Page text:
New York

Rainer Ganahl

Baumgartner Gallery

FOR THE PAST SEVERAL YEARS, Rainer Ganahl has been lurking in the corridors of higher learning, monitoring the often unglamorous sites where knowledge is acquired and transmitted. He's produced long-term projects on the instruction of foreign languages and documented academic conferences and lectures by photographing speakers at the podium. His most recent efforts shed more light on the social spaces in which intellectual discourse is formulated, reworked, and introduced into everyday life.

In 1998, Ganahl formed the first in a series of reading groups focused on the writings of Karl Marx, the white-bearded sage who has played such a colossal role in the now-commonplace merging of art with theory. This show revolved around a central viewing station, where one could choose from a plethora of videotapes, each showing footage from a group meeting in New York, London, Toulouse, Oslo, Frankfurt, or Kiel. A stationary camera had captured the conversations in a practical, low-budget fashion; Here, as in all Ganahl's work, critical thought is materialized and secured for posterity. Other works on display included photographs from the reading sessions and public lectures (for instance, the British literary theorist Terry Eagleton on the future of Marxism); a blown-up, wall-size list of's first ten matches (out of more than 1,600) in an online search using the keywords “Karl Marx”; a videotaped interview with Ganahl's stubborn Stalinist travel agent, Rudi Gurtin; and a neon sign advertising the artist's website (, which includes a message board and a chatty, multilingual inventory of what visitors love or hate about Marx.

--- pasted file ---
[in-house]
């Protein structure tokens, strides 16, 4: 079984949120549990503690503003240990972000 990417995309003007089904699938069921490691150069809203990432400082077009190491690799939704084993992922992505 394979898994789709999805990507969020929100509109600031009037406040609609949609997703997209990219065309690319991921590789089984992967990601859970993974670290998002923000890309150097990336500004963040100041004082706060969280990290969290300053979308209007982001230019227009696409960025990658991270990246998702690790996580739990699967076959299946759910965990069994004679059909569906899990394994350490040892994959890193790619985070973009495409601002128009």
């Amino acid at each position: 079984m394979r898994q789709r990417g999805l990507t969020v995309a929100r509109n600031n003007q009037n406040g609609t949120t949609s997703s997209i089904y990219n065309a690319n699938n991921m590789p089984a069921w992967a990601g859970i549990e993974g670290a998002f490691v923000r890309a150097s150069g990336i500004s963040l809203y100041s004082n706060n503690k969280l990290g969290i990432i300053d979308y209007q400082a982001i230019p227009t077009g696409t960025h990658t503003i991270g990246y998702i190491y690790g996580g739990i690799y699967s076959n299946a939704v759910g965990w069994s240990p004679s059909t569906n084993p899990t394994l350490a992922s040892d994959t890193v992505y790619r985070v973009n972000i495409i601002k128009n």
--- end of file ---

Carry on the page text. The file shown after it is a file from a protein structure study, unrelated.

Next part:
Ganahl's project gives off more than a hint of the fan club, with its voracious desire to categorize its idol's output. His work is often overtly comical, especially in the question-and-answer session Ganahl conducted with Gurtin, in which the artist tries in vain to get Gurtin to see the error of his ways. Also humorous are the photographs of the seminar participants, whose range of facial expression is fairly limited: occasionally pensive, but more often distracted, confused, or bored. In addition to this comedic aspect, the fact that several of the videocassettes were in the European PAL format—making them inaccessible to gallery visitors—led one to question the seriousness of the installation as well as the entire project's status as research.

Yet Ganahl's work is unmistakably earnest; there's little question that he means the process to be constructive. Ganahl aims for a high level of intellectual rigor in the sessions, as the seminar tapes demonstrate. He's constantly interrupting the reading to interject questions and comments (“Marx was a bit naive on that point”), and participants are encouraged to express their puzzlement at difficult passages in the texts.

As with documentation of most performance art, viewing the work in the gallery may leave you with the feeling that you're missing the crucial element of live interaction. Still, the project retains a spirit of old-school collective debate that keeps it alive once the encounter has ended.

Gregory Williams